As the opening chords of Sonic Youth’s set rang out, I headed back into the packed lobby. Bleached hair and nautical tattoos were the norm for the crowd, most of whom seemed to skip the art and shoot straight to the stage. Qualms among the artists about having a New York band at the California Biennial evaporated as the music gained steam. Near the end of the set, I caught up with the museum’s chief curator, Elizabeth Armstrong. “Orange County is brand-new, a suburban frontier,” she said. “And who knows, in a few years California may become so much a part of the international art world that this type of exhibition will become irrelevant. But right now, this place is really hopping.”

Left: OK Go lead singer Damian Kulash with biennial artist Shana Lutker. (Photo: Andrew Berardini) Right: Kira Perov and artist Bill Viola with biennial curator Elizabeth Armstrong. (Photo: Carla Rhea, courtesy OCMA)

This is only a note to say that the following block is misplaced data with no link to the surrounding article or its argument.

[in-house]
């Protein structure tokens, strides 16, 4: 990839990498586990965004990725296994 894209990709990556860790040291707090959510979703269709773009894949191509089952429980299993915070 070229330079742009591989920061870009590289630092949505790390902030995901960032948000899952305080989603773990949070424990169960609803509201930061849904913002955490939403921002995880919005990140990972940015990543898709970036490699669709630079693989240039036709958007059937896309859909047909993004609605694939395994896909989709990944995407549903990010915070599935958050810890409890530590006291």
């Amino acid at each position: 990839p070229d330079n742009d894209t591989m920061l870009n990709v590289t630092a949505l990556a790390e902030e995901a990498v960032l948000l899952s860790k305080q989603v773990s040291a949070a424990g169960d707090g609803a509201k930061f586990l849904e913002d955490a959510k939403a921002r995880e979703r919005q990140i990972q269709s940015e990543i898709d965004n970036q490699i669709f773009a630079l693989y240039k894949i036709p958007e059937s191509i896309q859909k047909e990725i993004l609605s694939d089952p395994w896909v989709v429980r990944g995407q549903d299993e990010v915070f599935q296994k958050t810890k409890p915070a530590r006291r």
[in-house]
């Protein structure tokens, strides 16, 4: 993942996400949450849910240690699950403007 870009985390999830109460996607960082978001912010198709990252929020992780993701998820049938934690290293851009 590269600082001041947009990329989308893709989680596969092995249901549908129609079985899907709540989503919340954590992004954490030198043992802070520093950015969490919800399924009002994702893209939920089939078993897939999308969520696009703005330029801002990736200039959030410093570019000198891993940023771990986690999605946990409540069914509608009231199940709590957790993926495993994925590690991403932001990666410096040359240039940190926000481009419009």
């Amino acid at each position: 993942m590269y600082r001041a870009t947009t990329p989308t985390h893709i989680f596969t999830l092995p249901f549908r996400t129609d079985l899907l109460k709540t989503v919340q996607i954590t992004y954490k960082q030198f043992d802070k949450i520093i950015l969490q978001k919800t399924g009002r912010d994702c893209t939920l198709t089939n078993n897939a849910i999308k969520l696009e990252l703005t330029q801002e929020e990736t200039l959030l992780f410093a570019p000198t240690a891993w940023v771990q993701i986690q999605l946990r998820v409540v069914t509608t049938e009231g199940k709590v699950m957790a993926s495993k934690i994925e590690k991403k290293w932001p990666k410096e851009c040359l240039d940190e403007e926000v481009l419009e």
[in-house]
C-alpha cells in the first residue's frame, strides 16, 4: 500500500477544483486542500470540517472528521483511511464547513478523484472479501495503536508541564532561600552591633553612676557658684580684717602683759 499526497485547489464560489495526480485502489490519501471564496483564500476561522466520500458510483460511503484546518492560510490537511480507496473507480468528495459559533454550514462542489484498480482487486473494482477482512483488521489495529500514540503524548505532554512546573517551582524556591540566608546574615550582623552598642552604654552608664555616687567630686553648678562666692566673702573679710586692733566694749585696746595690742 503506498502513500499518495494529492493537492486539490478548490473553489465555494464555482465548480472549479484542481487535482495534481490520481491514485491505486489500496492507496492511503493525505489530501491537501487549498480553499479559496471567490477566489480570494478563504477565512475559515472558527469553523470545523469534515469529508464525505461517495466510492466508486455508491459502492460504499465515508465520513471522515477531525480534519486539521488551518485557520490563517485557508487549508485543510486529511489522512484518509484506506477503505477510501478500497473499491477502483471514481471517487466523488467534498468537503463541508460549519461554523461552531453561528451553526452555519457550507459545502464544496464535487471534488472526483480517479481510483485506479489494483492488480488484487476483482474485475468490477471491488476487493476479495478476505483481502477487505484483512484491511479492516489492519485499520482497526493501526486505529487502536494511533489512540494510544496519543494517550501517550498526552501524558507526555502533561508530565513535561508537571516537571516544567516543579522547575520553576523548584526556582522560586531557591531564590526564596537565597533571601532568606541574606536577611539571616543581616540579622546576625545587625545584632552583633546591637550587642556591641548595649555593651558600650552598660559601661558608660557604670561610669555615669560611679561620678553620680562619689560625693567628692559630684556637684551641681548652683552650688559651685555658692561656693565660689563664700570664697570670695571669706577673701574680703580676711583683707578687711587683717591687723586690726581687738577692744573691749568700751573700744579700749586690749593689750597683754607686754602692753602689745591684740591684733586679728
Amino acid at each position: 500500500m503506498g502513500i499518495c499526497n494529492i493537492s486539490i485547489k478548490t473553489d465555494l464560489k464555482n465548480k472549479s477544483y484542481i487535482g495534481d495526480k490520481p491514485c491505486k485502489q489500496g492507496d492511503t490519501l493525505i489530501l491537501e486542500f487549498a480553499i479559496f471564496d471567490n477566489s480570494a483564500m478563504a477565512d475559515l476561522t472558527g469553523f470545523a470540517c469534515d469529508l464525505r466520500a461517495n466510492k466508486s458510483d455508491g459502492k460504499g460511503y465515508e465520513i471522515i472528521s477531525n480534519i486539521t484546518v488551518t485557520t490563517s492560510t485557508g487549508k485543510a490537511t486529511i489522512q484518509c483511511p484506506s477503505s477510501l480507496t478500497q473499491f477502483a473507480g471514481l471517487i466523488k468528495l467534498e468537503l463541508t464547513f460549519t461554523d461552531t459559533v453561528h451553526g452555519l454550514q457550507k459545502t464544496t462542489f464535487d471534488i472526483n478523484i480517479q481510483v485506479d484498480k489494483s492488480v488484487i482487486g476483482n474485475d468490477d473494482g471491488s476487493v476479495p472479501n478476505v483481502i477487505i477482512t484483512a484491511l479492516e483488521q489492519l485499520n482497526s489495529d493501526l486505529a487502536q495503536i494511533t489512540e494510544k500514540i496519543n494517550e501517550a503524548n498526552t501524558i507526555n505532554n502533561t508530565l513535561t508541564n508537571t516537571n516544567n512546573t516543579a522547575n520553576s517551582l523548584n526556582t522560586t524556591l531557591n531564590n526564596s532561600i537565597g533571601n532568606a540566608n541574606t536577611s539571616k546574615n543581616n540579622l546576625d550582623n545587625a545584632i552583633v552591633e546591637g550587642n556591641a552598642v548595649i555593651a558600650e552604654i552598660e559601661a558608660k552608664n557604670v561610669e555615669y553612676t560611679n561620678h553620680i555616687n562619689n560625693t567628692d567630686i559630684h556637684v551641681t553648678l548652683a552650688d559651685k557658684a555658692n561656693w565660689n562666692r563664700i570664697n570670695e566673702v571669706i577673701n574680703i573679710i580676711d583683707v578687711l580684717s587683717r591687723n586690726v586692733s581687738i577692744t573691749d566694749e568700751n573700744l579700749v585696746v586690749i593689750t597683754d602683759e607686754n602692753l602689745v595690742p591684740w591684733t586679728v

Left: Biennial artists Andy Alexander and Marie Jager. (Photo: Andrew Berardini) Right: Biennial artist Lordy Rodriguez, biennial curator Karen Moss, and biennial artist Ala Ebtekar. (Photo: Carla Rhea, courtesy OCMA)

Left: Biennial artist Kambui Olujimi and biennial curator Elizabeth Armstrong. (Photo: Carla Rhea, courtesy OCMA) Right: My Barbarian's Malik Gaines and Alex Segade with biennial artist Pearl C. Hsiung. (Photo: Andrew Berardini)

Left: Artists Sidney Felsen and Joni Moisant Weyl. Right: Biennial sponsor Victoria LaVasseur with Rebecca McLarand and OCMA trustee Carl McLarand. (Photos: Carla Rhea, courtesy OCMA)

Left: Rita Gonzalez with biennial artist Mario Ybarra Jr. (Photo: Andrew Berardini) Right: Biennial sponsors Twyla and Chuck Martin. (Photo: Carla Rhea, courtesy OCMA)

Left: Frederick R. Weisman Art Foundation director Billie Milam Weisman and Christie's Zach Miner. Right: Biennial sponsors Victor and Barbara Klein and OCMA's Dr. Eugene Spiritus. (Photos: Carla Rhea, courtesy OCMA)